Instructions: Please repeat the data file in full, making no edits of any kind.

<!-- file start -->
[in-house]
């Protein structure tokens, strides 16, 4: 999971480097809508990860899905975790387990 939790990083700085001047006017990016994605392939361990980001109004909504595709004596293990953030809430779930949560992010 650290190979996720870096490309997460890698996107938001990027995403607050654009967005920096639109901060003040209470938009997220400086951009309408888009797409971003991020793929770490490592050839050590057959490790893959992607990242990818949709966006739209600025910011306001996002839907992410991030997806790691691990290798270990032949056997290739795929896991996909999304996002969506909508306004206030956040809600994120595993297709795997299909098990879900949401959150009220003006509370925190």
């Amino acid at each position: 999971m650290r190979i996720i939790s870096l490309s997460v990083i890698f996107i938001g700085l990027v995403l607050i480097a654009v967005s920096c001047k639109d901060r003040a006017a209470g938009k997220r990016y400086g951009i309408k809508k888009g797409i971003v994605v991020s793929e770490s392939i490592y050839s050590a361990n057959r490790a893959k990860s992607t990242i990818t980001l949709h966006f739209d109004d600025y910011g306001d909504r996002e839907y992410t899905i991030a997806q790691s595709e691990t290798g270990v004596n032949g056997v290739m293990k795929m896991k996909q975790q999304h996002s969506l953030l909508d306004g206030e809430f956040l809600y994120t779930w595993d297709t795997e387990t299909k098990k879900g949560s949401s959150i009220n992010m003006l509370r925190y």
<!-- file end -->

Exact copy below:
[in-house]
């Protein structure tokens, strides 16, 4: 999971480097809508990860899905975790387990 939790990083700085001047006017990016994605392939361990980001109004909504595709004596293990953030809430779930949560992010 650290190979996720870096490309997460890698996107938001990027995403607050654009967005920096639109901060003040209470938009997220400086951009309408888009797409971003991020793929770490490592050839050590057959490790893959992607990242990818949709966006739209600025910011306001996002839907992410991030997806790691691990290798270990032949056997290739795929896991996909999304996002969506909508306004206030956040809600994120595993297709795997299909098990879900949401959150009220003006509370925190």
């Amino acid at each position: 999971m650290r190979i996720i939790s870096l490309s997460v990083i890698f996107i938001g700085l990027v995403l607050i480097a654009v967005s920096c001047k639109d901060r003040a006017a209470g938009k997220r990016y400086g951009i309408k809508k888009g797409i971003v994605v991020s793929e770490s392939i490592y050839s050590a361990n057959r490790a893959k990860s992607t990242i990818t980001l949709h966006f739209d109004d600025y910011g306001d909504r996002e839907y992410t899905i991030a997806q790691s595709e691990t290798g270990v004596n032949g056997v290739m293990k795929m896991k996909q975790q999304h996002s969506l953030l909508d306004g206030e809430f956040l809600y994120t779930w595993d297709t795997e387990t299909k098990k879900g949560s949401s959150i009220n992010m003006l509370r925190y």